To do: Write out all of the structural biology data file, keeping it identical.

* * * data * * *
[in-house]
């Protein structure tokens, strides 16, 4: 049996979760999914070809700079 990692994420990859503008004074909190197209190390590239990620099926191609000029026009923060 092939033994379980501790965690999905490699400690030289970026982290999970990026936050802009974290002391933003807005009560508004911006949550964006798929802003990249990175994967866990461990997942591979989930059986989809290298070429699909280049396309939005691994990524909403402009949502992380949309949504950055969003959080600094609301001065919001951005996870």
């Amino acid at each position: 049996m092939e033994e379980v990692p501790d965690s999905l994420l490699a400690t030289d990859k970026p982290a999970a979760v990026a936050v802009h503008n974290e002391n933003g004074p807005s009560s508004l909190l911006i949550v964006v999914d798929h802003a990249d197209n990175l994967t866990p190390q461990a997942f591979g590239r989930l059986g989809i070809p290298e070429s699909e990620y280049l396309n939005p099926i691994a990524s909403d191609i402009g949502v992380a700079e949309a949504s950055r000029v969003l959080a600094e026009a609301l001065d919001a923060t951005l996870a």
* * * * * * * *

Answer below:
[in-house]
């Protein structure tokens, strides 16, 4: 049996979760999914070809700079 990692994420990859503008004074909190197209190390590239990620099926191609000029026009923060 092939033994379980501790965690999905490699400690030289970026982290999970990026936050802009974290002391933003807005009560508004911006949550964006798929802003990249990175994967866990461990997942591979989930059986989809290298070429699909280049396309939005691994990524909403402009949502992380949309949504950055969003959080600094609301001065919001951005996870």
């Amino acid at each position: 049996m092939e033994e379980v990692p501790d965690s999905l994420l490699a400690t030289d990859k970026p982290a999970a979760v990026a936050v802009h503008n974290e002391n933003g004074p807005s009560s508004l909190l911006i949550v964006v999914d798929h802003a990249d197209n990175l994967t866990p190390q461990a997942f591979g590239r989930l059986g989809i070809p290298e070429s699909e990620y280049l396309n939005p099926i691994a990524s909403d191609i402009g949502v992380a700079e949309a949504s950055r000029v969003l959080a600094e026009a609301l001065d919001a923060t951005l996870a």